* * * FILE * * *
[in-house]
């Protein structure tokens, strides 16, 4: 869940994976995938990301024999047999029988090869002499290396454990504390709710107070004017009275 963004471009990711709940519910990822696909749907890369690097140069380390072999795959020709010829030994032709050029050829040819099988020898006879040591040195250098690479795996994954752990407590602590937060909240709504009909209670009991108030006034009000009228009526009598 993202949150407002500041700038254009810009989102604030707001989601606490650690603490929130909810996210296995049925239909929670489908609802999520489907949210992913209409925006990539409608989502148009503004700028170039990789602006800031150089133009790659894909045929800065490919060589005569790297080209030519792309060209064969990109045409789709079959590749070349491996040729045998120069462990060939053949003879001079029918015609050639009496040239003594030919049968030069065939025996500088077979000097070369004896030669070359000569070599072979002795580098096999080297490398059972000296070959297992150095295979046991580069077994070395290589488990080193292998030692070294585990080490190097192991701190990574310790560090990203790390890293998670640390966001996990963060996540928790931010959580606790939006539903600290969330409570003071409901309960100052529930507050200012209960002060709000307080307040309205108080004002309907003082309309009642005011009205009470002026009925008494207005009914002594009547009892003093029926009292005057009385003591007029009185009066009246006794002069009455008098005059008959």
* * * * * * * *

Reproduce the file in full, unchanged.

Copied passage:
[in-house]
């Protein structure tokens, strides 16, 4: 869940994976995938990301024999047999029988090869002499290396454990504390709710107070004017009275 963004471009990711709940519910990822696909749907890369690097140069380390072999795959020709010829030994032709050029050829040819099988020898006879040591040195250098690479795996994954752990407590602590937060909240709504009909209670009991108030006034009000009228009526009598 993202949150407002500041700038254009810009989102604030707001989601606490650690603490929130909810996210296995049925239909929670489908609802999520489907949210992913209409925006990539409608989502148009503004700028170039990789602006800031150089133009790659894909045929800065490919060589005569790297080209030519792309060209064969990109045409789709079959590749070349491996040729045998120069462990060939053949003879001079029918015609050639009496040239003594030919049968030069065939025996500088077979000097070369004896030669070359000569070599072979002795580098096999080297490398059972000296070959297992150095295979046991580069077994070395290589488990080193292998030692070294585990080490190097192991701190990574310790560090990203790390890293998670640390966001996990963060996540928790931010959580606790939006539903600290969330409570003071409901309960100052529930507050200012209960002060709000307080307040309205108080004002309907003082309309009642005011009205009470002026009925008494207005009914002594009547009892003093029926009292005057009385003591007029009185009066009246006794002069009455008098005059008959």